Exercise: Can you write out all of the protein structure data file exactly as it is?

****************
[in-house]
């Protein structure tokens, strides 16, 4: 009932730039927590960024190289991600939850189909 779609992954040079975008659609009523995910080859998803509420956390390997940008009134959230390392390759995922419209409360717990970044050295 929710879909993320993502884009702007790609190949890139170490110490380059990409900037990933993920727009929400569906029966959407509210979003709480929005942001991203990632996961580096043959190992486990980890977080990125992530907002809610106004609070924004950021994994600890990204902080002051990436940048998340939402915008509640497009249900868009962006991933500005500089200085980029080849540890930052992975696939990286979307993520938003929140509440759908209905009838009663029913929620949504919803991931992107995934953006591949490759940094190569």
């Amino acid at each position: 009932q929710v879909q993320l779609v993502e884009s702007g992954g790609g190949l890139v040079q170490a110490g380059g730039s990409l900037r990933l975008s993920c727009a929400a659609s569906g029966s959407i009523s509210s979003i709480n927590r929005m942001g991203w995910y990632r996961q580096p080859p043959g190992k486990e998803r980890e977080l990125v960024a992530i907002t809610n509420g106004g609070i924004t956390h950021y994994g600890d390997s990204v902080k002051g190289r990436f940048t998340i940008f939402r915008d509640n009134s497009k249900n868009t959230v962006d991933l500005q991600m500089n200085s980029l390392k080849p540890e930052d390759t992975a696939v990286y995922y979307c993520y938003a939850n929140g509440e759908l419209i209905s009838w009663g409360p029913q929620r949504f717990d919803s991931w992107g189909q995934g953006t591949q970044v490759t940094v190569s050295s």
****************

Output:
[in-house]
């Protein structure tokens, strides 16, 4: 009932730039927590960024190289991600939850189909 779609992954040079975008659609009523995910080859998803509420956390390997940008009134959230390392390759995922419209409360717990970044050295 929710879909993320993502884009702007790609190949890139170490110490380059990409900037990933993920727009929400569906029966959407509210979003709480929005942001991203990632996961580096043959190992486990980890977080990125992530907002809610106004609070924004950021994994600890990204902080002051990436940048998340939402915008509640497009249900868009962006991933500005500089200085980029080849540890930052992975696939990286979307993520938003929140509440759908209905009838009663029913929620949504919803991931992107995934953006591949490759940094190569």
């Amino acid at each position: 009932q929710v879909q993320l779609v993502e884009s702007g992954g790609g190949l890139v040079q170490a110490g380059g730039s990409l900037r990933l975008s993920c727009a929400a659609s569906g029966s959407i009523s509210s979003i709480n927590r929005m942001g991203w995910y990632r996961q580096p080859p043959g190992k486990e998803r980890e977080l990125v960024a992530i907002t809610n509420g106004g609070i924004t956390h950021y994994g600890d390997s990204v902080k002051g190289r990436f940048t998340i940008f939402r915008d509640n009134s497009k249900n868009t959230v962006d991933l500005q991600m500089n200085s980029l390392k080849p540890e930052d390759t992975a696939v990286y995922y979307c993520y938003a939850n929140g509440e759908l419209i209905s009838w009663g409360p029913q929620r949504f717990d919803s991931w992107g189909q995934g953006t591949q970044v490759t940094v190569s050295s």